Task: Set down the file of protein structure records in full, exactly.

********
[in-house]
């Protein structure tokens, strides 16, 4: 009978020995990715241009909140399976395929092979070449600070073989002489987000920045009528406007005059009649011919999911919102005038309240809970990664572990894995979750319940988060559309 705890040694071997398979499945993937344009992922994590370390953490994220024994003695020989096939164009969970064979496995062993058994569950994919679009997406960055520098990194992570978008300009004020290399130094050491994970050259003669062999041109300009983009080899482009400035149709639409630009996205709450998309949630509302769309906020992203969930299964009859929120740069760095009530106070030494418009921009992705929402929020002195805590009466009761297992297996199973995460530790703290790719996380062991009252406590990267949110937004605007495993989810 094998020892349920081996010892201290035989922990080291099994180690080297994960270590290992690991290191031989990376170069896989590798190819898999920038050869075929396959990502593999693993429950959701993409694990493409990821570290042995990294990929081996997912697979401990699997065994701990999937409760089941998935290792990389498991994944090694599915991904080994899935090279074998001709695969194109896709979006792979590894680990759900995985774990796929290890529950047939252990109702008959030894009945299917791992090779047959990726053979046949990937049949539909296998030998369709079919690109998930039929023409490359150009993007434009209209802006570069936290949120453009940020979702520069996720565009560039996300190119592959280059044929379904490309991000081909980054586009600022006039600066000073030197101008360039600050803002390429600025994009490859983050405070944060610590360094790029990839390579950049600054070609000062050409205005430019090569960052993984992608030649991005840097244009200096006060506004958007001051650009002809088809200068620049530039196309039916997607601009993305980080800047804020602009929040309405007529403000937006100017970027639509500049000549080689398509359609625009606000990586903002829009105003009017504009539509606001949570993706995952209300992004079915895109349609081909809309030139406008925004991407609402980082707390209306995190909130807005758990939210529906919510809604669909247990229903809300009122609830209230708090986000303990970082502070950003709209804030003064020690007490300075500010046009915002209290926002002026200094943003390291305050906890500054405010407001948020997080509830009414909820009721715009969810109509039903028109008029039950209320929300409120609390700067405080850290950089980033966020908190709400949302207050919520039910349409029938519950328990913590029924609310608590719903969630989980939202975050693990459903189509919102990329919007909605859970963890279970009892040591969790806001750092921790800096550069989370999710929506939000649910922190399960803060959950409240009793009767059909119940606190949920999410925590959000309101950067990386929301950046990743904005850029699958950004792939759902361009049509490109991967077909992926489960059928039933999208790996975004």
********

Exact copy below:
[in-house]
């Protein structure tokens, strides 16, 4: 009978020995990715241009909140399976395929092979070449600070073989002489987000920045009528406007005059009649011919999911919102005038309240809970990664572990894995979750319940988060559309 705890040694071997398979499945993937344009992922994590370390953490994220024994003695020989096939164009969970064979496995062993058994569950994919679009997406960055520098990194992570978008300009004020290399130094050491994970050259003669062999041109300009983009080899482009400035149709639409630009996205709450998309949630509302769309906020992203969930299964009859929120740069760095009530106070030494418009921009992705929402929020002195805590009466009761297992297996199973995460530790703290790719996380062991009252406590990267949110937004605007495993989810 094998020892349920081996010892201290035989922990080291099994180690080297994960270590290992690991290191031989990376170069896989590798190819898999920038050869075929396959990502593999693993429950959701993409694990493409990821570290042995990294990929081996997912697979401990699997065994701990999937409760089941998935290792990389498991994944090694599915991904080994899935090279074998001709695969194109896709979006792979590894680990759900995985774990796929290890529950047939252990109702008959030894009945299917791992090779047959990726053979046949990937049949539909296998030998369709079919690109998930039929023409490359150009993007434009209209802006570069936290949120453009940020979702520069996720565009560039996300190119592959280059044929379904490309991000081909980054586009600022006039600066000073030197101008360039600050803002390429600025994009490859983050405070944060610590360094790029990839390579950049600054070609000062050409205005430019090569960052993984992608030649991005840097244009200096006060506004958007001051650009002809088809200068620049530039196309039916997607601009993305980080800047804020602009929040309405007529403000937006100017970027639509500049000549080689398509359609625009606000990586903002829009105003009017504009539509606001949570993706995952209300992004079915895109349609081909809309030139406008925004991407609402980082707390209306995190909130807005758990939210529906919510809604669909247990229903809300009122609830209230708090986000303990970082502070950003709209804030003064020690007490300075500010046009915002209290926002002026200094943003390291305050906890500054405010407001948020997080509830009414909820009721715009969810109509039903028109008029039950209320929300409120609390700067405080850290950089980033966020908190709400949302207050919520039910349409029938519950328990913590029924609310608590719903969630989980939202975050693990459903189509919102990329919007909605859970963890279970009892040591969790806001750092921790800096550069989370999710929506939000649910922190399960803060959950409240009793009767059909119940606190949920999410925590959000309101950067990386929301950046990743904005850029699958950004792939759902361009049509490109991967077909992926489960059928039933999208790996975004």